Sample Term Paper on Local, National and Global consideration

The human population continue to grow at high rate. However, there are threats that circumnavigate around population growth. For instance, diseases, wars and famine claim human lives. Nonetheless, some of these pandemics such as diseases can be handled. For example, the influenzavirus spread can be prevented and cured instead of giving chance for the diseases to wipe out humanity(Bateman, 2013).This is achieved through proper data collection of informationand proper outreach regarding influenza virus. The data should be accurate in terms of numbers of causalities involved, area of the virus is in and the methods of controlling and curing the spread.

In case of outbreak of the influenza, there is need to carry out mass inoculation as this will help contain the virus and prevent more spread of the virus to other areas. The mass inoculation to a given community is by high chance effective as it is cost effective. In addition, there is high standard quality of containment of the virus as trainings and safety surveillance is to be exercised overa given mass in specific locality(Bateman, 2013). The use of primary data together with indicator analysis would be very efficient in the community that has been infested. The reason for this is because the data is collected by variety of methods. For instance, I would use either observation, interview carried through physical examinations and use of listening sessions. The data is then kept in the Health Research and Services Administration Data Warehouse to ensure data accessibility and credibility by other medics (Bateman, 2013). Finally, as responsible professional the influenza outbreak and containment awareness can be spread through the social media, radio programs, television shows and through adverts. This will well show threats and concerns to be taken against the virus.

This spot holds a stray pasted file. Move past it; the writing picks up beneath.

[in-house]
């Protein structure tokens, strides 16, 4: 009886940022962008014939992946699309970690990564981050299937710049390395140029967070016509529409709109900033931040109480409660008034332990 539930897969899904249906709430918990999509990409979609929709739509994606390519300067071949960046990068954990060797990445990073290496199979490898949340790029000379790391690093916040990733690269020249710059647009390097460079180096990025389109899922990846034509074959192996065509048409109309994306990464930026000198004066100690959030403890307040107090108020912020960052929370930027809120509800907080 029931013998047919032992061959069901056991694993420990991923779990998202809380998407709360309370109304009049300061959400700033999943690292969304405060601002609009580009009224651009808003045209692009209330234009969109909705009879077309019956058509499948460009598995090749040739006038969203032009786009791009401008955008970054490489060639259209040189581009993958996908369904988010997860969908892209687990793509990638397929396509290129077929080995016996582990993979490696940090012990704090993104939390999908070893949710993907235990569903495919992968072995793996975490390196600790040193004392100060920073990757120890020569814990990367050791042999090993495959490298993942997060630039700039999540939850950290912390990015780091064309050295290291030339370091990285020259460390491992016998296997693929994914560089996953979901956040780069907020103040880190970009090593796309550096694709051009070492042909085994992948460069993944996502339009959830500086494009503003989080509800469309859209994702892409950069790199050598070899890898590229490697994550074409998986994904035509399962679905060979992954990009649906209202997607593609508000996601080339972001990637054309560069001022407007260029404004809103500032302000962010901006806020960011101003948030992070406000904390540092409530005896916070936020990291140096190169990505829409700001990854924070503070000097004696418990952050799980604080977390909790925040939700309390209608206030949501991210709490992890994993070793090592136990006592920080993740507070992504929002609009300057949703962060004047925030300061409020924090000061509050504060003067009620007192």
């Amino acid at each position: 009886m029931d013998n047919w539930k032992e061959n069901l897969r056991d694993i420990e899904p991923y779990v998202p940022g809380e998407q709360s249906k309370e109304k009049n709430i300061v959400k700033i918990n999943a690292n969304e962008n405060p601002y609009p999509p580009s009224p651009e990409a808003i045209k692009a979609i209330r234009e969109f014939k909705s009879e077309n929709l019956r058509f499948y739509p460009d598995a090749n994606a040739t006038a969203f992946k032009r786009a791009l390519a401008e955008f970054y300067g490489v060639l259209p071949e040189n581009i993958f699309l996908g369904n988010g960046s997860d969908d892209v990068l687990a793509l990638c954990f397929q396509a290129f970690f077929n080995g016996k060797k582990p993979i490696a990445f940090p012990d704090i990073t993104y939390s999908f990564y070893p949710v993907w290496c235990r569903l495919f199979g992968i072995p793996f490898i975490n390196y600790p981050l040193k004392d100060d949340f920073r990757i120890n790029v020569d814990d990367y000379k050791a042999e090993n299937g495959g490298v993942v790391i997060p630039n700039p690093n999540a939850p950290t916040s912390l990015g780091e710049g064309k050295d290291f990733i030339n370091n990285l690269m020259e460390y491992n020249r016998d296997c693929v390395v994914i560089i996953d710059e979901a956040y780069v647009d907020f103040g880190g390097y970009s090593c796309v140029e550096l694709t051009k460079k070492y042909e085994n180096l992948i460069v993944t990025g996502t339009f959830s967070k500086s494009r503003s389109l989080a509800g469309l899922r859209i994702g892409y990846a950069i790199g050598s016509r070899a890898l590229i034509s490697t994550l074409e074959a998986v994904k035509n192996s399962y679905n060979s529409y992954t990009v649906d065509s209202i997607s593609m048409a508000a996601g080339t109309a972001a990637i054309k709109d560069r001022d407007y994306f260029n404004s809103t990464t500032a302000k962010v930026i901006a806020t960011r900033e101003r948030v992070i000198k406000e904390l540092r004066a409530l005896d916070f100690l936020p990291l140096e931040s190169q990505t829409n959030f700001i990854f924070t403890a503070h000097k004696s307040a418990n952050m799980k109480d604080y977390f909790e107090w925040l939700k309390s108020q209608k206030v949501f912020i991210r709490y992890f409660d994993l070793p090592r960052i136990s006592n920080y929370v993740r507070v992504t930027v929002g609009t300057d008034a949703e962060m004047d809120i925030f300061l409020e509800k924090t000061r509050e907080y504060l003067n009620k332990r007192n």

Bateman, A. C., Kieke, B. A., Irving, S. A., Meece, J. K., Shay, D. K., & Belongia, E. A. (2013). Effectiveness of monovalent 2009 pandemic influenza A virus subtype H1N1 and 2010–2011 trivalent inactivated influenza vaccines in Wisconsin during the 2010–2011 influenza season. Journal of Infectious Diseases207(8), 1262-1269.